In it, but not of it. TPM DC
Republicans were never going to make it easy. But one of the reasons the debt limit deal included zero dollars in new tax revenue, explicit or implicit, traces back to the unfinished work of a bipartisan group of congressional negotiators, led by Vice President Joe Biden. Those discussions proceeded from the idea that Democrats and Republicans should begin talks on areas of agreement, then work their way outward to more contentious issues like safety net programs and taxes. But a funny thing happened once the group had exhausted the easy stuff, and even some of the issues near and dear to liberals. Democrats said, 'let's talk taxes,' and the Republicans in the room -- House Majority Leader Eric Cantor (R-VA), and Senate Minority Whip Jon Kyl (R-AZ) -- bolted. That kicked the negotiations upstairs to President Obama and Speaker John Boehner, who were famously unable to reach a "grand bargain" that would have included new tax revenues.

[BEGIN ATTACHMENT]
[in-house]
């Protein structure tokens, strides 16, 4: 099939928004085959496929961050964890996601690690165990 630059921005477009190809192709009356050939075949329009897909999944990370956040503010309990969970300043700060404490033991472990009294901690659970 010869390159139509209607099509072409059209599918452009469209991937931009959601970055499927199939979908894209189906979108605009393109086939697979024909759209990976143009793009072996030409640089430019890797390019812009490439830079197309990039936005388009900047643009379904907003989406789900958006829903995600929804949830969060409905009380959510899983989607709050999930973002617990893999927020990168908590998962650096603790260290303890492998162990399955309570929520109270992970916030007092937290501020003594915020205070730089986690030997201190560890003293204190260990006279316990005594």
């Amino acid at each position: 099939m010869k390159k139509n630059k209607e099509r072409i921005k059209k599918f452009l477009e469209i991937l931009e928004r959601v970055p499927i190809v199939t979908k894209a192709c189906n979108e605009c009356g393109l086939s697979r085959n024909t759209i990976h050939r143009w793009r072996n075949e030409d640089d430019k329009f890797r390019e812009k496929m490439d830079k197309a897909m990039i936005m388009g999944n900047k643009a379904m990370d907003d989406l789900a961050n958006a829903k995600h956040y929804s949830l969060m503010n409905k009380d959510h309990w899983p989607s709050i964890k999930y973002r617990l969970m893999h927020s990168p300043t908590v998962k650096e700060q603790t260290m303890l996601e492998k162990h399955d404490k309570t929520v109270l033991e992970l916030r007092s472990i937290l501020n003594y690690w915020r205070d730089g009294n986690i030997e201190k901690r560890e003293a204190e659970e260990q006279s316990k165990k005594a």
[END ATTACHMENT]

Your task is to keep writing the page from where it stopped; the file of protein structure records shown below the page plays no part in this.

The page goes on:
Thus House and Senate leaders were left with the Biden group's framework -- all cuts, no revenue -- as the basis for the debt limit deal.
Aides to Democratic committee members -- who can't be named because of the sensitivity of the discussions, and couldn't comment on specific policy options -- have confirmed that the six negotiators are very wary of falling into the Biden group trap. The aides say the panel's Democrats are focused on making sure Republicans are truly willing to compromise when it comes to revenue and the tax code before any agreements are made on additional spending cuts.
President Obama's threat to veto Super Committee legislation that doesn't pair Medicare cuts with new tax revenues only strengthens the Democrats' hand with this strategy.
This should hearten progressives concerned that Democrats -- or one lone rebel Democrat willing to vote with all six committee Republicans -- will sell the GOP the farm for zero, or trivial new revenues. But it will probably make the deafening "go big" crowd fret that the panel won't do anything significant about future deficits and the debt. After all, it's taken for granted by much of establishment Washington that Republican unwillingness to accept significant new tax revenues is an immutable fact of politics.
For now, members of the Super Committee have been exceptionally tight-lipped about their meetings, suggesting they're making some headway. If and when that changes, it'll be a sign that this strategy is encountering headwinds.